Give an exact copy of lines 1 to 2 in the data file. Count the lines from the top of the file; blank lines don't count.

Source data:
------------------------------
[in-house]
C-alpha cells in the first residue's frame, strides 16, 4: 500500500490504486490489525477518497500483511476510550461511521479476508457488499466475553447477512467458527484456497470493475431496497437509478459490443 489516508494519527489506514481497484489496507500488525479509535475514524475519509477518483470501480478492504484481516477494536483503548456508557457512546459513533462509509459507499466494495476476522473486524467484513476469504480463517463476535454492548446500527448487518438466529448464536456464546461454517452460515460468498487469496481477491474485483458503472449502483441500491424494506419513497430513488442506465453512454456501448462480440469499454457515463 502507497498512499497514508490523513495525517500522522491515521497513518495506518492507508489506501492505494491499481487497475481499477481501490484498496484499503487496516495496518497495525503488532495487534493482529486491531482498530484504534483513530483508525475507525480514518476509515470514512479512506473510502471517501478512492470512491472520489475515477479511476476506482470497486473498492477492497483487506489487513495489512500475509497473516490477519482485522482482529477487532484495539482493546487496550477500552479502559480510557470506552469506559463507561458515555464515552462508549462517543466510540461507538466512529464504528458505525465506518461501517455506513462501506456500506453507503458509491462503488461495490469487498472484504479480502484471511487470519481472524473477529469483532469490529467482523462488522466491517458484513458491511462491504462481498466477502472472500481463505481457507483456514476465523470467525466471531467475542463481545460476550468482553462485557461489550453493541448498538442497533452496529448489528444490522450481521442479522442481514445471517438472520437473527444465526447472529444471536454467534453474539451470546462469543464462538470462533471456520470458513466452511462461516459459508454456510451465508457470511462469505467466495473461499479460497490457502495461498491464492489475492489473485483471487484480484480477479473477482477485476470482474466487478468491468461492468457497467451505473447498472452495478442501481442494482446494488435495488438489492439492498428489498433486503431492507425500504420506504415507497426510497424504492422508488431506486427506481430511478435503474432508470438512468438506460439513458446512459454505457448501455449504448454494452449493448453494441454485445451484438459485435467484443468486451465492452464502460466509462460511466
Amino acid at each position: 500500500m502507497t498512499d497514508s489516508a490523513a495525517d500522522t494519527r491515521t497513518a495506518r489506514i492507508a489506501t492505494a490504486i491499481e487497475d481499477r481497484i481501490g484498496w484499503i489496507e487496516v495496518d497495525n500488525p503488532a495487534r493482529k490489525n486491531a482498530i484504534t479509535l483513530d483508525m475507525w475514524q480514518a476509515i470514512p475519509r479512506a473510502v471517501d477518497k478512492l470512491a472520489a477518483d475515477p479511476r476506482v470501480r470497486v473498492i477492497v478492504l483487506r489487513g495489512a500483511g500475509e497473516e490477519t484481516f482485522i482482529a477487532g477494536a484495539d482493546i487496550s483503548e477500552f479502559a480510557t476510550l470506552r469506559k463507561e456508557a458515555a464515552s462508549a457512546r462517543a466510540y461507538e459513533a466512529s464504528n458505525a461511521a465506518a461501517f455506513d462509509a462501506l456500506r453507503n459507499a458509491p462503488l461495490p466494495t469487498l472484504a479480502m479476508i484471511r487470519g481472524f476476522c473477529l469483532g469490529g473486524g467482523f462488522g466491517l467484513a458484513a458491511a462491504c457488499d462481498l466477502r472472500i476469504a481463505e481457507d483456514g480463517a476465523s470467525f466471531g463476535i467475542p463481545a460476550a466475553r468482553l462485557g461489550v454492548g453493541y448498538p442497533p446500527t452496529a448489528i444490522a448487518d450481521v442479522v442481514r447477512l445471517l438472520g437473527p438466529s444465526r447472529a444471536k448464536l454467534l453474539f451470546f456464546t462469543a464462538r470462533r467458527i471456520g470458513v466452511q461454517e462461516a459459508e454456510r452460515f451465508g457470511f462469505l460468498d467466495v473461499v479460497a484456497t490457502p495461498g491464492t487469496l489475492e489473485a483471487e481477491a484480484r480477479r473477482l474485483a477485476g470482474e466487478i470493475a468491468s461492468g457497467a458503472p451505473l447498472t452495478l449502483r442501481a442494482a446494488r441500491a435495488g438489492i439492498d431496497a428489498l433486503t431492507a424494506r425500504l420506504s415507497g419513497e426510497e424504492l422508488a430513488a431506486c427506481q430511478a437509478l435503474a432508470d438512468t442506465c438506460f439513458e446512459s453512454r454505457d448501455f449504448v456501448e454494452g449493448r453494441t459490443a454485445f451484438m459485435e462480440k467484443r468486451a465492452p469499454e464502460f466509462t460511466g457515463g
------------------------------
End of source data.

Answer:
[in-house]
C-alpha cells in the first residue's frame, strides 16, 4: 500500500490504486490489525477518497500483511476510550461511521479476508457488499466475553447477512467458527484456497470493475431496497437509478459490443 489516508494519527489506514481497484489496507500488525479509535475514524475519509477518483470501480478492504484481516477494536483503548456508557457512546459513533462509509459507499466494495476476522473486524467484513476469504480463517463476535454492548446500527448487518438466529448464536456464546461454517452460515460468498487469496481477491474485483458503472449502483441500491424494506419513497430513488442506465453512454456501448462480440469499454457515463 502507497498512499497514508490523513495525517500522522491515521497513518495506518492507508489506501492505494491499481487497475481499477481501490484498496484499503487496516495496518497495525503488532495487534493482529486491531482498530484504534483513530483508525475507525480514518476509515470514512479512506473510502471517501478512492470512491472520489475515477479511476476506482470497486473498492477492497483487506489487513495489512500475509497473516490477519482485522482482529477487532484495539482493546487496550477500552479502559480510557470506552469506559463507561458515555464515552462508549462517543466510540461507538466512529464504528458505525465506518461501517455506513462501506456500506453507503458509491462503488461495490469487498472484504479480502484471511487470519481472524473477529469483532469490529467482523462488522466491517458484513458491511462491504462481498466477502472472500481463505481457507483456514476465523470467525466471531467475542463481545460476550468482553462485557461489550453493541448498538442497533452496529448489528444490522450481521442479522442481514445471517438472520437473527444465526447472529444471536454467534453474539451470546462469543464462538470462533471456520470458513466452511462461516459459508454456510451465508457470511462469505467466495473461499479460497490457502495461498491464492489475492489473485483471487484480484480477479473477482477485476470482474466487478468491468461492468457497467451505473447498472452495478442501481442494482446494488435495488438489492439492498428489498433486503431492507425500504420506504415507497426510497424504492422508488431506486427506481430511478435503474432508470438512468438506460439513458446512459454505457448501455449504448454494452449493448453494441454485445451484438459485435467484443468486451465492452464502460466509462460511466